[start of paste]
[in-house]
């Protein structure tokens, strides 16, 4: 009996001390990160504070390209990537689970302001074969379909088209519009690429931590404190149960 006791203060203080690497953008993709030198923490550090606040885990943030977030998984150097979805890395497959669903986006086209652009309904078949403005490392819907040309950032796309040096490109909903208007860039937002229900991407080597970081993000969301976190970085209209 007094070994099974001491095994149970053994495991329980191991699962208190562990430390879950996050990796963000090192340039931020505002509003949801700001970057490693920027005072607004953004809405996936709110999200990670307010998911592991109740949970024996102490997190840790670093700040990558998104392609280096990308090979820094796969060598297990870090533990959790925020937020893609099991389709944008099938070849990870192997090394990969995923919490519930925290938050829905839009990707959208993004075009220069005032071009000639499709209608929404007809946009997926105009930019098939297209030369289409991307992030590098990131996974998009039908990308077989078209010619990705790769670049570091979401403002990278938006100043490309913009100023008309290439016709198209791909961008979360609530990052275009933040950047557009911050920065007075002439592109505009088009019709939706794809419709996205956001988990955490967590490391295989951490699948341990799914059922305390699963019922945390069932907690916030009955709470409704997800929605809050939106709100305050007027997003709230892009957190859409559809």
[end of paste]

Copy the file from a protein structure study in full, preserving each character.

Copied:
[in-house]
């Protein structure tokens, strides 16, 4: 009996001390990160504070390209990537689970302001074969379909088209519009690429931590404190149960 006791203060203080690497953008993709030198923490550090606040885990943030977030998984150097979805890395497959669903986006086209652009309904078949403005490392819907040309950032796309040096490109909903208007860039937002229900991407080597970081993000969301976190970085209209 007094070994099974001491095994149970053994495991329980191991699962208190562990430390879950996050990796963000090192340039931020505002509003949801700001970057490693920027005072607004953004809405996936709110999200990670307010998911592991109740949970024996102490997190840790670093700040990558998104392609280096990308090979820094796969060598297990870090533990959790925020937020893609099991389709944008099938070849990870192997090394990969995923919490519930925290938050829905839009990707959208993004075009220069005032071009000639499709209608929404007809946009997926105009930019098939297209030369289409991307992030590098990131996974998009039908990308077989078209010619990705790769670049570091979401403002990278938006100043490309913009100023008309290439016709198209791909961008979360609530990052275009933040950047557009911050920065007075002439592109505009088009019709939706794809419709996205956001988990955490967590490391295989951490699948341990799914059922305390699963019922945390069932907690916030009955709470409704997800929605809050939106709100305050007027997003709230892009957190859409559809």